Normalcy returns for travelers after Via Rail service halted


Business seemed business as usual at Via’s Ottawa station on Tuesday as travelers boarded trains for Toronto after three days of disruption.

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On Tuesday morning, business was more business as usual at Via Rail’s Tremblay Road station in Ottawa, as travelers lined up to board trains bound for Toronto after three days of major service disruptions.

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Some anxiety and frustration lingered like a holiday hangover among those affected by trip cancellations, along with relief and gratitude to be on the move on the other side of last weekend’s storm.

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After a CN train derailed on December 24, Via canceled all trains between Ottawa and Toronto, as well as those on its Toronto-Montreal route on December 25 and 26.

Passengers on the derailed Ottawa-Toronto train endured a grueling 24-hour travel ordeal. Train 55 was brought to a halt on the tracks west of Cobourg on Friday night when a fallen tree shattered a window on the locomotive.

On Tuesday, Lillie May, 20, was traveling from Ottawa to Toronto and then to Stratford to visit her partner, a day later than planned.

She learned at 7 p.m. on Christmas Day that her train the following morning had been canceled and said the last-minute change of plans was stressful. She would have liked Via to give more time to its cancellation announcement.

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May is supposed to get a refund, but said she quickly booked a new train for Tuesday in the meantime, seeing there were only a few seats left, and also changed her return date, spending an extra $280 .

Other travelers said contacting Via enabled them to book at no cost, including Ottawa retirees Terry and Ilonca O’Donnell, who were also traveling to Toronto on Tuesday.

With their initial train departure booked and then canceled for Boxing Day, and plans scrapped to visit family in the Kingston area, the O’Donnells said Via gave them new return tickets Ottawa- Toronto at the same rate they had paid for their canceled Kingston. -Toronto round trip.

“It was awesome,” said Terry. He also praised the Crown corporation’s decision to combine various trains along the Montreal-Toronto corridor on Tuesday, reducing the number of staggered departures. It left him with the feeling that if something went wrong, it would at least simplify the answer.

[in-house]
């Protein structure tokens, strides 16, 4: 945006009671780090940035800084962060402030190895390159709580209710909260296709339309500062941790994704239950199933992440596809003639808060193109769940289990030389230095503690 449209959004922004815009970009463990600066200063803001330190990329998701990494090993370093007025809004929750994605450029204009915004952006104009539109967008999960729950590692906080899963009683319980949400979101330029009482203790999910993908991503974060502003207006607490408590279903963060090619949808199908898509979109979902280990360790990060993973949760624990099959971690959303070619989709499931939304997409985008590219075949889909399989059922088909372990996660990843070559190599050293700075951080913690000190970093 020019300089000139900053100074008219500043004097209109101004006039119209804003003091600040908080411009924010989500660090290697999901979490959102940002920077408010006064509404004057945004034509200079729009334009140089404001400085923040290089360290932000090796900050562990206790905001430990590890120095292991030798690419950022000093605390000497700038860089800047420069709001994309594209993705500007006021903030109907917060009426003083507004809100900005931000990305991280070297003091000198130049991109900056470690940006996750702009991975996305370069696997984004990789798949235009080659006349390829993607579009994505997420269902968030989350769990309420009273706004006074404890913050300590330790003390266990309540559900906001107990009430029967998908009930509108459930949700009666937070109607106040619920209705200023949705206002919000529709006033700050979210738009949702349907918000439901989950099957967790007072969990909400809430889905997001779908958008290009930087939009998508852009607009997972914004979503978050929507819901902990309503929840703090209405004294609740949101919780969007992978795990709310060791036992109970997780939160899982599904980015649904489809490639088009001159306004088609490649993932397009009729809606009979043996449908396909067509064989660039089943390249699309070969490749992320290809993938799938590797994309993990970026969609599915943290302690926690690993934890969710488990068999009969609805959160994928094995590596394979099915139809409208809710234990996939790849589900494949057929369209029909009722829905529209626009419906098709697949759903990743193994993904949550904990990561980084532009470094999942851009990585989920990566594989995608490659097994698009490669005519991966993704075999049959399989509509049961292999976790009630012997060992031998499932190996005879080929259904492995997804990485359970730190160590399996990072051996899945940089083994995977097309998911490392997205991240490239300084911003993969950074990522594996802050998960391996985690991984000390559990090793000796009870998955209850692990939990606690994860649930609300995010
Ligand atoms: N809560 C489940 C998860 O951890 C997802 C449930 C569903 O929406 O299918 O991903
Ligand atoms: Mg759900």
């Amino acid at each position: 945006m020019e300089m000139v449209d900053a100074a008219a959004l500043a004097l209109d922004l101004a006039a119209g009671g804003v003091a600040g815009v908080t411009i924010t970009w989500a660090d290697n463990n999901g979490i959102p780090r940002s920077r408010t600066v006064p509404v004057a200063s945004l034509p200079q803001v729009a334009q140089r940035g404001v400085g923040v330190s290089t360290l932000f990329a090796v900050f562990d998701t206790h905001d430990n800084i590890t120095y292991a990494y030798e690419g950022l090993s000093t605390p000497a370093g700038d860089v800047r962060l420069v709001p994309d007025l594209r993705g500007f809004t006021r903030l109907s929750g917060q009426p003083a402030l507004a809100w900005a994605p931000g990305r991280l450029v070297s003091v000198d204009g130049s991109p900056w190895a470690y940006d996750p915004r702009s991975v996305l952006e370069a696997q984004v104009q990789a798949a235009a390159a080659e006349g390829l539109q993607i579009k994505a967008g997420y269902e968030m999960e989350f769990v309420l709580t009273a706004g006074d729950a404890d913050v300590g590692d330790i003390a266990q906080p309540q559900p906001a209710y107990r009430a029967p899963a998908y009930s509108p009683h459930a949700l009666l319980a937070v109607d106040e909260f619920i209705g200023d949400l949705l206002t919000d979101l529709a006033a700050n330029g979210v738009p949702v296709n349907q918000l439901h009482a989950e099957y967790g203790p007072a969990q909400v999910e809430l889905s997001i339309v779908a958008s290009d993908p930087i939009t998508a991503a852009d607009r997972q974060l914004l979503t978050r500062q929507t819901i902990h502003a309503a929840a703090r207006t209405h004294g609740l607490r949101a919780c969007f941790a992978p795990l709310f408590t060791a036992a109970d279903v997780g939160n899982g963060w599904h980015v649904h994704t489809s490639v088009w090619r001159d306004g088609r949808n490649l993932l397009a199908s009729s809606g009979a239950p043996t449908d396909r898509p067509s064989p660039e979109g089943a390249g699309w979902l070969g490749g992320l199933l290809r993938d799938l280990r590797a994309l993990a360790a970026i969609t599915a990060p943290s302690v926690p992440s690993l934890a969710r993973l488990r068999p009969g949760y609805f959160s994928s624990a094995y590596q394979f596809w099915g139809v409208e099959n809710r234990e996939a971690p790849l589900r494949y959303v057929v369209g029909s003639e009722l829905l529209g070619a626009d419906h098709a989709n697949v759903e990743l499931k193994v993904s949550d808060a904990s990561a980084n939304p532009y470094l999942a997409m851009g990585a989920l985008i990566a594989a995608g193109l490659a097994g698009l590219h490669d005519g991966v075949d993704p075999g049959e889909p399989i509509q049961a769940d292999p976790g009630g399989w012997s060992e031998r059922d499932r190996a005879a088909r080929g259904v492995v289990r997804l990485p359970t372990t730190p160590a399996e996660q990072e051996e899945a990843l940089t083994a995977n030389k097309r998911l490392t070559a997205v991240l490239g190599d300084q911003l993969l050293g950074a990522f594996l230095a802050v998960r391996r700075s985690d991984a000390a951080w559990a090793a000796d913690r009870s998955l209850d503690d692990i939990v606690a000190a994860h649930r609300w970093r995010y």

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« It reassures me, » he said.

Joseph Aranas, 31, was also able to get a rebooking at no extra cost – otherwise it would have been double the price, he noted – when he called Via directly after his train was canceled on the day of Christmas.

A newly arrived international student from the Philippines, studying computer science at the Cornwall campus of St. Lawrence College, Aranas spent two unplanned days in an Ottawa hotel in the meantime. Although it was a little frustrating, he said, he used the time to visit sites including Parliament Hill for the first time.

In line to board his train for Toronto, Anthony Derrell, 70, said he felt a little more relaxed than he had before. He traveled from Pembroke to Ottawa on Monday – he found out halfway through that his train had been canceled – then left, only to return on Tuesday.

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For Derrell, the length of the Via service shutdown is unacceptable.

« Why does it take three days to get a car off the tracks? » he asked. « I’m not an engineer, I don’t understand, but for me it’s not rocket science. »

Contacted Tuesday, Via’s media relations team referred the question of why it took so long to clear the tracks to CN, « as the infrastructure is owned by CN and the derailment involved a CN train.

All Ottawa-Toronto and Montreal-Toronto trains will run on their regular schedule starting Wednesday, Via tweeted Tuesday afternoon, warning that “dDue to continued congestion on these routes, delays are to be expected along the way.

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